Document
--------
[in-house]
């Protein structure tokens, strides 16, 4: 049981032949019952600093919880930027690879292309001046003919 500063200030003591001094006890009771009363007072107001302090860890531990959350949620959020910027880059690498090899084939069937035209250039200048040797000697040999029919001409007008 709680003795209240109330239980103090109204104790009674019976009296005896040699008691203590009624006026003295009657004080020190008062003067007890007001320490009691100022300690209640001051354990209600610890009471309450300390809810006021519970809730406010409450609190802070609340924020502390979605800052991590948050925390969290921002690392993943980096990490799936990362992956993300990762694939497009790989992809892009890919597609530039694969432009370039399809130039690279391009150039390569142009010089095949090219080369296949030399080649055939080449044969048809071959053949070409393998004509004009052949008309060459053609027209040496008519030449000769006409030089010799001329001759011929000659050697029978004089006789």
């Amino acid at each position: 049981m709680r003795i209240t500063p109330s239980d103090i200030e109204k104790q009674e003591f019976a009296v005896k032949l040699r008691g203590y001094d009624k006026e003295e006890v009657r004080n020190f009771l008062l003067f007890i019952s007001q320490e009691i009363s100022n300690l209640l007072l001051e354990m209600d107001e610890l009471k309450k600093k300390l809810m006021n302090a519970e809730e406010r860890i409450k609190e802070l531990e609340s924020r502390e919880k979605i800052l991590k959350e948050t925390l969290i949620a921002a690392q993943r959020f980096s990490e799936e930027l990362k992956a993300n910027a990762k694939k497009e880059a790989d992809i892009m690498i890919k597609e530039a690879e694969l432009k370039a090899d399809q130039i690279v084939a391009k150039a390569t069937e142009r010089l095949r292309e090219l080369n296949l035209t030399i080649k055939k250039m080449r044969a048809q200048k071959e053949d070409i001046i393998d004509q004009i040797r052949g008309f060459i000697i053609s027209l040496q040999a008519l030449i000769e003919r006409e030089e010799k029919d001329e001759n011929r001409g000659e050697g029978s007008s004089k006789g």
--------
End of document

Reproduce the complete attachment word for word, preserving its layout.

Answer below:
[in-house]
């Protein structure tokens, strides 16, 4: 049981032949019952600093919880930027690879292309001046003919 500063200030003591001094006890009771009363007072107001302090860890531990959350949620959020910027880059690498090899084939069937035209250039200048040797000697040999029919001409007008 709680003795209240109330239980103090109204104790009674019976009296005896040699008691203590009624006026003295009657004080020190008062003067007890007001320490009691100022300690209640001051354990209600610890009471309450300390809810006021519970809730406010409450609190802070609340924020502390979605800052991590948050925390969290921002690392993943980096990490799936990362992956993300990762694939497009790989992809892009890919597609530039694969432009370039399809130039690279391009150039390569142009010089095949090219080369296949030399080649055939080449044969048809071959053949070409393998004509004009052949008309060459053609027209040496008519030449000769006409030089010799001329001759011929000659050697029978004089006789």
């Amino acid at each position: 049981m709680r003795i209240t500063p109330s239980d103090i200030e109204k104790q009674e003591f019976a009296v005896k032949l040699r008691g203590y001094d009624k006026e003295e006890v009657r004080n020190f009771l008062l003067f007890i019952s007001q320490e009691i009363s100022n300690l209640l007072l001051e354990m209600d107001e610890l009471k309450k600093k300390l809810m006021n302090a519970e809730e406010r860890i409450k609190e802070l531990e609340s924020r502390e919880k979605i800052l991590k959350e948050t925390l969290i949620a921002a690392q993943r959020f980096s990490e799936e930027l990362k992956a993300n910027a990762k694939k497009e880059a790989d992809i892009m690498i890919k597609e530039a690879e694969l432009k370039a090899d399809q130039i690279v084939a391009k150039a390569t069937e142009r010089l095949r292309e090219l080369n296949l035209t030399i080649k055939k250039m080449r044969a048809q200048k071959e053949d070409i001046i393998d004509q004009i040797r052949g008309f060459i000697i053609s027209l040496q040999a008519l030449i000769e003919r006409e030089e010799k029919d001329e001759n011929r001409g000659e050697g029978s007008s004089k006789g």